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T. Nuttall1
1University of Edinburgh, Royal Dick School of Veterinary Studies, Roslin, United Kingdom
Dr Tim Nuttall
Royal (Dick) School of Veterinary Studies, University of Edinburgh, Easter Bush Campus, Roslin, UK.
Pododermatitis describes any inflammation of the paw but the most common problem is chronic interdigital furunculosis. Affected dogs have frequent flares of inflammation and infection. It is very important to manage the underlying causes to reduce or prevent chronic changes. Chronic changes such as hyperplasia or new pad formation make long-term control much harder.
Pododermatitis – a condition with primary, secondary, predisposing and perpetuating causes
Primary factors
These trigger the initial pedal inflammation. The primary cause may be very subtle and easily missed, especially in chronic cases. Primary causes include:
· Atopic dermatitis
· Adverse food reaction
· Contact allergy
· Foreign bodies/contact irritants (e.g. hair, stone, sand, salt etc.)
· Idiopathic sterile granuloma
· Immunomodulatory-responsive pododermatitis
· Footpad hyperkeratosis and other cornification disorders
· Hypothyrdoidism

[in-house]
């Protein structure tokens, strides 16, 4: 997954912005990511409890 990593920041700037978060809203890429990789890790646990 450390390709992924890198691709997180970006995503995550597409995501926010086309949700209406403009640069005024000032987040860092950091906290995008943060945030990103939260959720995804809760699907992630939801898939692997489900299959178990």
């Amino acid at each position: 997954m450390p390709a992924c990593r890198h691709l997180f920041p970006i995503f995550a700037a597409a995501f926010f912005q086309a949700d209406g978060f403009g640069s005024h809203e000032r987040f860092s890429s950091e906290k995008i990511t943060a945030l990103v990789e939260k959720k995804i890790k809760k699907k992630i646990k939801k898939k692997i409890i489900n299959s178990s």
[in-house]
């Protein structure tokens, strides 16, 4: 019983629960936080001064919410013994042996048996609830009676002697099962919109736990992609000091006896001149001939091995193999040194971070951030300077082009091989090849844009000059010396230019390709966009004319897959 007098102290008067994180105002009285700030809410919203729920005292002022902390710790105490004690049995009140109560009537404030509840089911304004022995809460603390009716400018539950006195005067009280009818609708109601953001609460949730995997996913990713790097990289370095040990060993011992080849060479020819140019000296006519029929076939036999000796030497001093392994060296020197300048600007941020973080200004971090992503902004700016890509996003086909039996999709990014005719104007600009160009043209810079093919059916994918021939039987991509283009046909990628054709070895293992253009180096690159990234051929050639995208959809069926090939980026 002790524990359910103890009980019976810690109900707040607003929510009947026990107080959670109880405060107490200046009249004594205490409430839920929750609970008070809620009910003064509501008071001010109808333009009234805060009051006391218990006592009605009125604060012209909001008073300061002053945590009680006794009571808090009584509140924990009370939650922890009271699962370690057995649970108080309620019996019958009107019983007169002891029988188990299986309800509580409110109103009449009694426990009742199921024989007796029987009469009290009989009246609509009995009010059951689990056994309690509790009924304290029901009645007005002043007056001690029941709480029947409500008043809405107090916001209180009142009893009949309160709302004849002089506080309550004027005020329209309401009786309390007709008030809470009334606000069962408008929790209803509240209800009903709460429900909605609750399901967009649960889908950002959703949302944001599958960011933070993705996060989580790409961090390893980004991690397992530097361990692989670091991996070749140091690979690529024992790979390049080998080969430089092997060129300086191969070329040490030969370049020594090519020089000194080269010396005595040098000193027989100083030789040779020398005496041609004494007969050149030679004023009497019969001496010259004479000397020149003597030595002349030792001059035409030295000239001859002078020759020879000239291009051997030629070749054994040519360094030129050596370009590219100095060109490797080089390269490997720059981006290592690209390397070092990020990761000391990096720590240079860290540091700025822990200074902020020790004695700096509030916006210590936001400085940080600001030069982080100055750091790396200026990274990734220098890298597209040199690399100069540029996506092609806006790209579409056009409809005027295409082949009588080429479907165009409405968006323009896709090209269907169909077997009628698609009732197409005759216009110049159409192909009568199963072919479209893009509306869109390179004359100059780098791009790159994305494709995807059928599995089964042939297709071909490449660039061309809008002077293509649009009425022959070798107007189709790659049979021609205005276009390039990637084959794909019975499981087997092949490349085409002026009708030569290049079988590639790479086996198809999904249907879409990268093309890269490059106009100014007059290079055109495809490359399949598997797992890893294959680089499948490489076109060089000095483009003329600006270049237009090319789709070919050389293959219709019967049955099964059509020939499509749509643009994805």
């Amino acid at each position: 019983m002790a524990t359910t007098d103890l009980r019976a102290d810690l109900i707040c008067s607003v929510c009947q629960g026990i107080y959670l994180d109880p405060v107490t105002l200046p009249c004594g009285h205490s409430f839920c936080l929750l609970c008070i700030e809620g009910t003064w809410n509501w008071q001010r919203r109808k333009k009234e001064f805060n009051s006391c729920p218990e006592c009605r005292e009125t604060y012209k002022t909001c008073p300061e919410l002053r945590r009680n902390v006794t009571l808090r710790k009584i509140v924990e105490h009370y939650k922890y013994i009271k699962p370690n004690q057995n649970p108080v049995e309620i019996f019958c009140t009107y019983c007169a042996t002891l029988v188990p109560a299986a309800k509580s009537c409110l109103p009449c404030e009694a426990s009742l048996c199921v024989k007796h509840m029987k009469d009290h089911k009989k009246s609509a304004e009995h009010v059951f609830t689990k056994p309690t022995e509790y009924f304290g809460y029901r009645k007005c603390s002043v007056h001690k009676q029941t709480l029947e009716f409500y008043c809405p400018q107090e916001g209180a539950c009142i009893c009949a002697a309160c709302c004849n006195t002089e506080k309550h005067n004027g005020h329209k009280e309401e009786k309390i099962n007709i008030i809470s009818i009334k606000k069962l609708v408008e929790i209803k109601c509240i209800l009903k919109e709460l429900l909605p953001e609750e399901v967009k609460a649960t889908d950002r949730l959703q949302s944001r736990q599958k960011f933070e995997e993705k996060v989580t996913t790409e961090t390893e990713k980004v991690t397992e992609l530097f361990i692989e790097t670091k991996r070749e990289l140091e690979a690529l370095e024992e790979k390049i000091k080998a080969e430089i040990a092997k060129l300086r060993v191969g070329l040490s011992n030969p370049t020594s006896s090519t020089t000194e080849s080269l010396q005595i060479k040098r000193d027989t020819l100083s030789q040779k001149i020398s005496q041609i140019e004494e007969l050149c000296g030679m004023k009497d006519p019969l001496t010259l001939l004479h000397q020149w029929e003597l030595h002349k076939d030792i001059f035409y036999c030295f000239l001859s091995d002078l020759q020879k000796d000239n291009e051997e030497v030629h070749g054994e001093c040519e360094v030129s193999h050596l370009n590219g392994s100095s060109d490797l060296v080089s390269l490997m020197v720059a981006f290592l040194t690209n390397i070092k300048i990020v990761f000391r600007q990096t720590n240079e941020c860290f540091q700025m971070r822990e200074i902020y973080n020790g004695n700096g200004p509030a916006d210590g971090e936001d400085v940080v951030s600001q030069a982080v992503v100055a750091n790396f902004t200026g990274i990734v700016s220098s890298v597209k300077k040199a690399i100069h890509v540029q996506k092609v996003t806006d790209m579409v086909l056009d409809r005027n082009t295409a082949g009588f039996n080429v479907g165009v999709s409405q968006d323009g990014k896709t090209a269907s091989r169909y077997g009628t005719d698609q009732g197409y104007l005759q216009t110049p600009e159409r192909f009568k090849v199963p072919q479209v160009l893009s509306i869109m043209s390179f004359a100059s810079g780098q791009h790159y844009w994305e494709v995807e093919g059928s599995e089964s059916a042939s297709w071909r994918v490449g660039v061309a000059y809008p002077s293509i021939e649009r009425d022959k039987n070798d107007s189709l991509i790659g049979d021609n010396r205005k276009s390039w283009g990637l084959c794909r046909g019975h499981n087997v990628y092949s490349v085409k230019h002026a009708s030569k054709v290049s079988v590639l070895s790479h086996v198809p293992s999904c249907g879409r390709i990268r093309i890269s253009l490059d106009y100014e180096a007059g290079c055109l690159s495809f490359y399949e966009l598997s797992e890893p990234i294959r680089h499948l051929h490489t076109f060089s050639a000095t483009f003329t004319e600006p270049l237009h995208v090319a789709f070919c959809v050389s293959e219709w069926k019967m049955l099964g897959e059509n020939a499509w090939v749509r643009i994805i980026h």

· Hyperadrenocorticism
· Demodex
· Hookworm
· Dermatophytosis (Trichophyton)
· Leishmania
Immunomodulatory-responsive pododermatitis is characterised by severe lymphocytic-plasmacytic pedal inflammation and secondary infection. It responds well to immunosuppressive or immunomodulatory treatment, although it is unclear whether it is always a primary problem or it is a chronic change.
Predisposing factors
These increase the risk of developing pododermatitis but less commonly cause disease themselves. Predisposing factors include short hairs (which can cause foreign body reactions and chronic inflammation), increased weight bearing (obesity and large breed dogs) and altered weight bearing (limb deformity, osteoarthritis and cruciate disease).
Perpetuating factors
These prevent resolution, inducing a cycle of inflammation and altered pedal conformation. This is often associated with severe lymphocytic-plasmacytic inflammation. Changes include altered weight bearing (including haired skin), hyperkeratosis and lichenifcation, scarring and chronic inflammation, conjoined pads, new pad formation, deep tissue pockets, ingrown hairs and sinus tracts.
Secondary factors
The altered micro-environment and inflammation predispose to secondary infections with organisms such as Staphylococcus pseudintermedius, Streptococcus, E. coli, Klebsiella, Pseudomonas and Malassezia. There can be multiple infections at different depths, especially in chronic cases.
Diagnostic approach
A detailed history and examination is needed to determine the likely primary, predisposing and perpetuating causes in each case. Both the dorsal and palmer/planter foot surfaces should be inspected, with the interdigital spaces carefully opened out.
An Urban Experience

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